Jean DaBell went in for a gallbladder operation and when they opened her up they found she was filled with colon cancer. Over a period of three months she tried various cures with to no avail. She was in tremendous pain. Once Ashley visited her at the Huntsman Cancer Institute in SLC. She got there after hours but went in anyway. They talked and laughed and had a wonderful time. Finally Ashley said, "Are you in pain?" Jean said yes, but I can't call for help because if they come in here they will see you and kick you out. Ashley had a special relationship with Jean. Last Sunday the 12th of December 2012 Jean, bedridden, in pain and tired started to fade. Her exhausted husband slept next to her and her daughters and Ashley woke Jean up every hour to administer pain meds. Late in the evening Jean took her last breath with Ashley watching. Dan, her husband slept. The daughters asked if they should just let Dan sleep. Ashley said, "No, we don't want him to wake up by himself to a dead Jean." So they woke Dan and told them she had just passed away. One of the daughters turned to Ashley and said, "You seem comfortable with death." This is the third person Ashley was with as they passed.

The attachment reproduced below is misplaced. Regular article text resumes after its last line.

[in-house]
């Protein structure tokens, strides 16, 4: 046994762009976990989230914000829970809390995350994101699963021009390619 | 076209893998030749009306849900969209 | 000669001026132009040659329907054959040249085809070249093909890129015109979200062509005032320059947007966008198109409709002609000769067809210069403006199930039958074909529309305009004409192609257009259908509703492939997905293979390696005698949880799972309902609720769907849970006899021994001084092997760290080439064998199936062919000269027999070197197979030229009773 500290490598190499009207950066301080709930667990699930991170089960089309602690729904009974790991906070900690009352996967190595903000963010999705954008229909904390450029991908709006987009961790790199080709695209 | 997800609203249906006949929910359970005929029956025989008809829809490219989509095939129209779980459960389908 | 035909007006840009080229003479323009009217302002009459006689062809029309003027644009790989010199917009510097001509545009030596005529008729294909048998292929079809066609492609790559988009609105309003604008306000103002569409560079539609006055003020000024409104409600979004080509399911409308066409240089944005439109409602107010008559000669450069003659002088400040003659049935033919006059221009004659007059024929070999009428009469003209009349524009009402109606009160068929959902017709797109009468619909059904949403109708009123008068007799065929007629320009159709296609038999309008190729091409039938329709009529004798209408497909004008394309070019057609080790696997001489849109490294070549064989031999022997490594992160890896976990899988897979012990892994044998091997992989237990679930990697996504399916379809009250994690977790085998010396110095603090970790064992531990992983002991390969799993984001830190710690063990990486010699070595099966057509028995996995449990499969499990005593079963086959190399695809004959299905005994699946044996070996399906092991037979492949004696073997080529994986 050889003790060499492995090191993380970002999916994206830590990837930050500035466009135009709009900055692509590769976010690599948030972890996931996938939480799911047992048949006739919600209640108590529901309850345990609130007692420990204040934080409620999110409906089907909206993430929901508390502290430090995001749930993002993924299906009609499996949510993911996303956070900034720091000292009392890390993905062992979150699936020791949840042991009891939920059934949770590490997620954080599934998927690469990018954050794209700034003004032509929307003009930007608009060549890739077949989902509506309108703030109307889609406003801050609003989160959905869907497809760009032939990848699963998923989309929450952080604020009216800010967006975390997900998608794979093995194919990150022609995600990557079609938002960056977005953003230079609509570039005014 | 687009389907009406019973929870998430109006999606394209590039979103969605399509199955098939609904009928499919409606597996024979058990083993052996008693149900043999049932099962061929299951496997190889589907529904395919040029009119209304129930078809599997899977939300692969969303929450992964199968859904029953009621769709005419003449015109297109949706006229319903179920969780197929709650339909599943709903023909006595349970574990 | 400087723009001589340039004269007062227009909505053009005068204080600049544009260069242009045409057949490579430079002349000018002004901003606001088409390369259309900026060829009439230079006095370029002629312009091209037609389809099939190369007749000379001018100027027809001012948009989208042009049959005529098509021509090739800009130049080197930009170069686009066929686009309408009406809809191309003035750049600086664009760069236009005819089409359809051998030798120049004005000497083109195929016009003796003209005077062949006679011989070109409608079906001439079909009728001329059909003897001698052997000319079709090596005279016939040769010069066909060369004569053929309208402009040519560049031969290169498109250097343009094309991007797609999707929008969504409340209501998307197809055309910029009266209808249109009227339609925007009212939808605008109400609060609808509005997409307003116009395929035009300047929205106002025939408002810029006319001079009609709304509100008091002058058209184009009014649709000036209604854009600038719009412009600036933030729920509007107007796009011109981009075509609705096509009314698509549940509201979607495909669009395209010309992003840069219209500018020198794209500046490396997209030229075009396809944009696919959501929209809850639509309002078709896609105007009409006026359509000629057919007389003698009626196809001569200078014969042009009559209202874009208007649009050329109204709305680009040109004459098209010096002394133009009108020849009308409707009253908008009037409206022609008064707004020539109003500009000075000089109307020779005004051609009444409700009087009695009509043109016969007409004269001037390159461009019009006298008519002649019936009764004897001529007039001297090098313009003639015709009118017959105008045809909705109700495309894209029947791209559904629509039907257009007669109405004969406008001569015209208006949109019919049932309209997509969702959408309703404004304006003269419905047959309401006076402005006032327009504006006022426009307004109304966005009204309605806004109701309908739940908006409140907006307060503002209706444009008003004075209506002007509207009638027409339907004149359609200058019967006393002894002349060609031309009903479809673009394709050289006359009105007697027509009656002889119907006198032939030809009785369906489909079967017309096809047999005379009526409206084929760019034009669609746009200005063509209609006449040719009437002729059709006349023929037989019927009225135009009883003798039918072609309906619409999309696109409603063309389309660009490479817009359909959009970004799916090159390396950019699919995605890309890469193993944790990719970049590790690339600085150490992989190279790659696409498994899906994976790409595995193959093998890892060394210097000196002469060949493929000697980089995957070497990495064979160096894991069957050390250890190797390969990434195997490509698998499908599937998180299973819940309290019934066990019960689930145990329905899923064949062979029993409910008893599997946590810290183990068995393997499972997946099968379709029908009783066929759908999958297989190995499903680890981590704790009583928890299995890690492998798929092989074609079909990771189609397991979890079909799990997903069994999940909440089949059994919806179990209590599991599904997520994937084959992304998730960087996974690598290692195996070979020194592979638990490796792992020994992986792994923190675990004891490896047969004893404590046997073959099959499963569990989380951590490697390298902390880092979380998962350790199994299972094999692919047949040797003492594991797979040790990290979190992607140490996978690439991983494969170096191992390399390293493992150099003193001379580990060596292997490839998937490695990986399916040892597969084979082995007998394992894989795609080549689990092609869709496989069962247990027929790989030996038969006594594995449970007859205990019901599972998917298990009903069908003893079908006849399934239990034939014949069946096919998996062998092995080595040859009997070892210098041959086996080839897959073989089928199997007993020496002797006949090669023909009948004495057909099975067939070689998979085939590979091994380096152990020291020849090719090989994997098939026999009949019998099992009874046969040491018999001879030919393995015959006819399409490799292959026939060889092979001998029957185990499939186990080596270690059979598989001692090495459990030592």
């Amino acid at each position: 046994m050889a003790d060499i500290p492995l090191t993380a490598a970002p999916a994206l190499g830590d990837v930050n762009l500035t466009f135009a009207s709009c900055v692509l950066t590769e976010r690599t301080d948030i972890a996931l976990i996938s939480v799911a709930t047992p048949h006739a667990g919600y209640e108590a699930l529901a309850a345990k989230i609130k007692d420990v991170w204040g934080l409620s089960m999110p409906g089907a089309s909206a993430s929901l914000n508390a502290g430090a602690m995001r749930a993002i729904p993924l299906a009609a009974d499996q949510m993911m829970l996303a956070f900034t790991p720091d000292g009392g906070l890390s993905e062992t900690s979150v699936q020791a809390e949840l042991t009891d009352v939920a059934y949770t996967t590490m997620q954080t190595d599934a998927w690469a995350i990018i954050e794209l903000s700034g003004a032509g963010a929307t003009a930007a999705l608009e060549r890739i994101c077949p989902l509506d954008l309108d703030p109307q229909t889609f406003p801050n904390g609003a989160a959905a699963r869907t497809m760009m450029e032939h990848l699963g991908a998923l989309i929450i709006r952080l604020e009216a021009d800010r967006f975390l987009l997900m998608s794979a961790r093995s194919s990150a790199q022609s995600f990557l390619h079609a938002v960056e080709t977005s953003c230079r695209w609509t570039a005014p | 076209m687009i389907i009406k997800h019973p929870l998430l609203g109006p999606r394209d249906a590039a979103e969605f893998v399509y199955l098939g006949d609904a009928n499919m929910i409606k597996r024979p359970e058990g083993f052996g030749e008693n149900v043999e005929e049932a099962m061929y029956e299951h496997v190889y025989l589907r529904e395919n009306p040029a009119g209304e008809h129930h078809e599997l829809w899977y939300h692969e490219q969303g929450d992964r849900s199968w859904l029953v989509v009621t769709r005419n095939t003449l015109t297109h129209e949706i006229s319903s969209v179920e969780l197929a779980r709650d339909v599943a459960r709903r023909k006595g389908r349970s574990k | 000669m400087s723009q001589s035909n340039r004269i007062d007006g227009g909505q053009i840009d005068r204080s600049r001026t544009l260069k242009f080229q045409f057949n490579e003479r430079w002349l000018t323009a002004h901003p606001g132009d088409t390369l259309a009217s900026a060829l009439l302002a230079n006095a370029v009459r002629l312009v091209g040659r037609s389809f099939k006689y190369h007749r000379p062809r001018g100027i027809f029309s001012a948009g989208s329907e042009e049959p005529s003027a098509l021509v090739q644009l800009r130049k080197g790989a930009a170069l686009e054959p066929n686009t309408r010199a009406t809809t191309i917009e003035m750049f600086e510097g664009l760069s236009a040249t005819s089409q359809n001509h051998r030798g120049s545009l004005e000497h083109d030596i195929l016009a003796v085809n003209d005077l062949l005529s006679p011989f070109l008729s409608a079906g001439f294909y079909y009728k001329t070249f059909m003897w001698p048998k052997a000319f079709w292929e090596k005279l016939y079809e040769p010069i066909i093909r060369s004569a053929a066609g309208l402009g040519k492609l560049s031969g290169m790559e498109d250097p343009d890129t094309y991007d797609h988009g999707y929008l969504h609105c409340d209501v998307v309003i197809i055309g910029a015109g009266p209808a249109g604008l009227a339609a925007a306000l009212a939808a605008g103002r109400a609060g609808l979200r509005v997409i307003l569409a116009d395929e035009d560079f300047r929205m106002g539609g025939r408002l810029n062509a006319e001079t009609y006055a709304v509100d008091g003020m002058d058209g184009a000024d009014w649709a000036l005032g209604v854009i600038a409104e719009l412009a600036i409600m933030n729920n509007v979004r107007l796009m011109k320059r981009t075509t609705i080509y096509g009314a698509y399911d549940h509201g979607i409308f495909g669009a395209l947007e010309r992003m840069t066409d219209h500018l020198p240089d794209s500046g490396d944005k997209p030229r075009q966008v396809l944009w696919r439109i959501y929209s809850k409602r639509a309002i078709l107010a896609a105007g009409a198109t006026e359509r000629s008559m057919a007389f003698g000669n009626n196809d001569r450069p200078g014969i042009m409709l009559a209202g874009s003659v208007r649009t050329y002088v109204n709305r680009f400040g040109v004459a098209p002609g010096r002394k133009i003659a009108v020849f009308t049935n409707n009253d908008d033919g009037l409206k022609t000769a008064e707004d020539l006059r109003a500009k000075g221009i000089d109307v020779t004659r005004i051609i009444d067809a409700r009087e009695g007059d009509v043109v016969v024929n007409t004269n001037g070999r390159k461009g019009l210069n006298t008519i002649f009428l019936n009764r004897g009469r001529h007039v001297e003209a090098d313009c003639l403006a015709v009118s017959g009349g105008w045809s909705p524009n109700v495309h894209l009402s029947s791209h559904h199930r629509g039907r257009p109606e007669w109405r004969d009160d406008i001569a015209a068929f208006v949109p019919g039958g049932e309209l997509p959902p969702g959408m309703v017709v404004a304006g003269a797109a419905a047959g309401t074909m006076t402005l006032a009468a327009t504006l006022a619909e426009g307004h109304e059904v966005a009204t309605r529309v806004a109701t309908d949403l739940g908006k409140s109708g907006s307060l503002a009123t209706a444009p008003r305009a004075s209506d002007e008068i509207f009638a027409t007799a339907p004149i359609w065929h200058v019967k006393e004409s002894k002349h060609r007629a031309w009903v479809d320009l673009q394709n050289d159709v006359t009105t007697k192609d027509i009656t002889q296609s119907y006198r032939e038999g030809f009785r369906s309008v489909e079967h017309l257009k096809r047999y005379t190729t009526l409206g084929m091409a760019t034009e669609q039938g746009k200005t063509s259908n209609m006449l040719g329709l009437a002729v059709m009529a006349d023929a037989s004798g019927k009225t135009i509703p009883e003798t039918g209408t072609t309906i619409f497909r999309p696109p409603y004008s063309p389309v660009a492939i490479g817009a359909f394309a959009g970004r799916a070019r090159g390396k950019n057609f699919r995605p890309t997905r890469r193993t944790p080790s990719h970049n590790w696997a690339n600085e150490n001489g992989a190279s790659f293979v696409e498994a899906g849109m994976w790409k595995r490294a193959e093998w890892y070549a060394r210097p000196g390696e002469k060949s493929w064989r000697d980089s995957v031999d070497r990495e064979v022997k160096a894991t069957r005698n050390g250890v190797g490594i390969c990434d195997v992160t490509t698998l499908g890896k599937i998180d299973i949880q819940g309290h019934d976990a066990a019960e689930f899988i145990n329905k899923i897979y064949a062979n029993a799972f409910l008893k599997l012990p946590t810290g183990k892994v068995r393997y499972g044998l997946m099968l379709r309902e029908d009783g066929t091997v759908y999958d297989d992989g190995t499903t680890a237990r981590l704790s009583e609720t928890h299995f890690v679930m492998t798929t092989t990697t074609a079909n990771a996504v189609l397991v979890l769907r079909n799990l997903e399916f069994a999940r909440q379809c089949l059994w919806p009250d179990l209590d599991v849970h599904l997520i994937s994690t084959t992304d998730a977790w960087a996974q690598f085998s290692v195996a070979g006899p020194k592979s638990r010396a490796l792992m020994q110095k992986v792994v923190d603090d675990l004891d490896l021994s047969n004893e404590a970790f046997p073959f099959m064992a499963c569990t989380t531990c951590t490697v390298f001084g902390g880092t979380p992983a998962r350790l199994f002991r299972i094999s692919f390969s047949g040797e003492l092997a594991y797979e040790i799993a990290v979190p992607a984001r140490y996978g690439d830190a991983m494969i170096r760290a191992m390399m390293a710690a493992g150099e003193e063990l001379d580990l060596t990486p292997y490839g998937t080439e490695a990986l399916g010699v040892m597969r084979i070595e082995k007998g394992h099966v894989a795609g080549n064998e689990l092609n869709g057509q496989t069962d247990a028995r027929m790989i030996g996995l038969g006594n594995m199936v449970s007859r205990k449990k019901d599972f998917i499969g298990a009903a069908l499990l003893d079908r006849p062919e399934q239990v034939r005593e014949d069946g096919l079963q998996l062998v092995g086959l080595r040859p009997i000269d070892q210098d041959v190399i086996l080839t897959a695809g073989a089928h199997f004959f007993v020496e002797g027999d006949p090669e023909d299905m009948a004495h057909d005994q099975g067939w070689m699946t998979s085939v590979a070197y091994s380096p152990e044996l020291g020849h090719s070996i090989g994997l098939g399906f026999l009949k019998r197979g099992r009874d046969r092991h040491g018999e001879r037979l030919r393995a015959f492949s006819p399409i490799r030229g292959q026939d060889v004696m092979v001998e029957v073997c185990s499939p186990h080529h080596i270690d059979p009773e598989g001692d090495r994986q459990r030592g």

Money and Marriage
Andrew dated a girl for two years and wanted to marry her. Her father was a Cardiologists and didn't approve of Andrew because he didn't make enough money. Toward the end of the three years Andrew spoke in private to the girl's parents, asking again and again for her hand in marriage. He told them he would be true and faithful to their daughter and take good care of her and love her. They looked at him and said, "There are more important things than the church." He walked out never to return. Eventually he married Ashley and they have three children. Today the girl is unmarried.
Slides, 2 Sept 2022